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Universities face inquiry on foreign student management

The Education Ministry will select the bottom 15 percent of universities which poorly manage international students, and restrict visa issuance, while disclosing their list as well, in an extension of its efforts to restructure badly managed universities.

It plans to conduct inquiry into schools with foreign student enrollment from next month to November, and announce the results in December.

Based on the inquiry results, the ministry will certify exemplary schools, while sanctioning low-ranking schools by restricting student visa application for the schools, Ha Hyun-soo, head of the inquiry committee for universities with foreign students enrolled, said. 

The schools in the top five percent are expected to be certified by the government as exemplary schools to receive some incentives in government projects and funds related to international students.

“We will look into the level of language proficiency, grades, student attendance records and others related to international student performances and student services,” said Ha. Some students disappear after the term starts for illegal employment and some don’t make any progress in Korean language proficiency during their school years, Ha noted.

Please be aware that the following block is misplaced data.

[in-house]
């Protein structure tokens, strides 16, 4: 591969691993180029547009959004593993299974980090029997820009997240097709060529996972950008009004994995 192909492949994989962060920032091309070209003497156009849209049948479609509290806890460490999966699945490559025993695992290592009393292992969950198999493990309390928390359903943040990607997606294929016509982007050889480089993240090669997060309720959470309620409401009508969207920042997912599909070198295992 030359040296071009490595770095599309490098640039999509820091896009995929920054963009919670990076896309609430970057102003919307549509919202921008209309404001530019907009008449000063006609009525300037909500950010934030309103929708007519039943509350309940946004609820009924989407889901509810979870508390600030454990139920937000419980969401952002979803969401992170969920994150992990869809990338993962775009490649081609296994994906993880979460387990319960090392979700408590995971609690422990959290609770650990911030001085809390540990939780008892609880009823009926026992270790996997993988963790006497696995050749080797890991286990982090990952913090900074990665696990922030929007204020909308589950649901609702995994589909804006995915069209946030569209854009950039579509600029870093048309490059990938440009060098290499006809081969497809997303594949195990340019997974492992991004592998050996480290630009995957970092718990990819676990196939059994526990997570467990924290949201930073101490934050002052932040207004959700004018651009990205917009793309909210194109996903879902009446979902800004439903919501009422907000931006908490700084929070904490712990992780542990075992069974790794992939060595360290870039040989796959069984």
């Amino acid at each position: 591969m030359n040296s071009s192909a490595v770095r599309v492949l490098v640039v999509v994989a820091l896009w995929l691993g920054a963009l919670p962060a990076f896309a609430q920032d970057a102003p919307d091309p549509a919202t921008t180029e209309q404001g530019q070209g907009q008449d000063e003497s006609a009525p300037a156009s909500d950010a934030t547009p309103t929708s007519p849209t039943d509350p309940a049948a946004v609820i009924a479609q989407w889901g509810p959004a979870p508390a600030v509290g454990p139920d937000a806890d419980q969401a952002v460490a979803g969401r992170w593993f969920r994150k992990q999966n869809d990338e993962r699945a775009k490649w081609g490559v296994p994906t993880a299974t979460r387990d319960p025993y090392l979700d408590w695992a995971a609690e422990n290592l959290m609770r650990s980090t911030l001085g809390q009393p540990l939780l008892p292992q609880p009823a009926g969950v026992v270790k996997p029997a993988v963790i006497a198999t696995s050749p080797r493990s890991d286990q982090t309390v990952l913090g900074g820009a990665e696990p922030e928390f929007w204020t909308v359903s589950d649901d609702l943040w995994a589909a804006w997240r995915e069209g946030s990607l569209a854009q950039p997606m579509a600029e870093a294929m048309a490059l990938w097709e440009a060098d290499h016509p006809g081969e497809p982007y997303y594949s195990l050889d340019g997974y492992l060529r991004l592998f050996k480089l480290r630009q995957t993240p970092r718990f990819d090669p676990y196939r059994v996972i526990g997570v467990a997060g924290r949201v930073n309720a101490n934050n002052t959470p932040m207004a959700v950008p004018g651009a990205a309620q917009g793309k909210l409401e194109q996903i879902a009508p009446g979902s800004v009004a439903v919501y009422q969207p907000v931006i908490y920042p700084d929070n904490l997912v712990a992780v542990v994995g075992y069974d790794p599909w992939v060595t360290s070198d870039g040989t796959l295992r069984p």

The number of foreign students attending Korean universities is expected to hit an all-time high at 100,000 in 2012, but the increase causes concerns as some schools consider admitting foreign students as a commercial business, ministry officials said Wednesday.

Some 83,842 international students attended South Korean colleges in 2010, quadruple the amount four years ago due to demand for higher education in China and some developing countries. Also, the Korean culture wave hallyu had an affect.

Many are concentrated in Seoul, making up 40 percent of the total number, and the rest are scattered across regional provinces such as Gyeongsang, Chungcheong and Jeolla Provinces. And Chinese students make up about 659 percent of the total international students from about 160 countries, followed by Japanese at 5 percent and Mongolians at 4 percent.

But the expansion in the number of international students hasn’t necessarily been accompanied by the improvement in education quality as some schools become financially dependent on enrollment of international students and some don’t provide adequate student service, education officials said.

Their increase shows worrisome trends as Korean universities can instill a bad image in international students because of a few schools taking advantage of foreign students to fund their own schools and neglecting student management.

“Recruiting international students was supposed to boost globalization of a school, but some schools do it for business,” said Kwon Min-kyung, education official of foreign student management.

“Some schools offer international students tuition at half price of what domestic students pay to take in as many students as possible. At some schools, all international students are Chinese, all from the same region in China,” Kwon said. “It will only undermine the reputation of Korean universities in the long term.”

By Lee Woo-young (wylee@heraldcorp.com)
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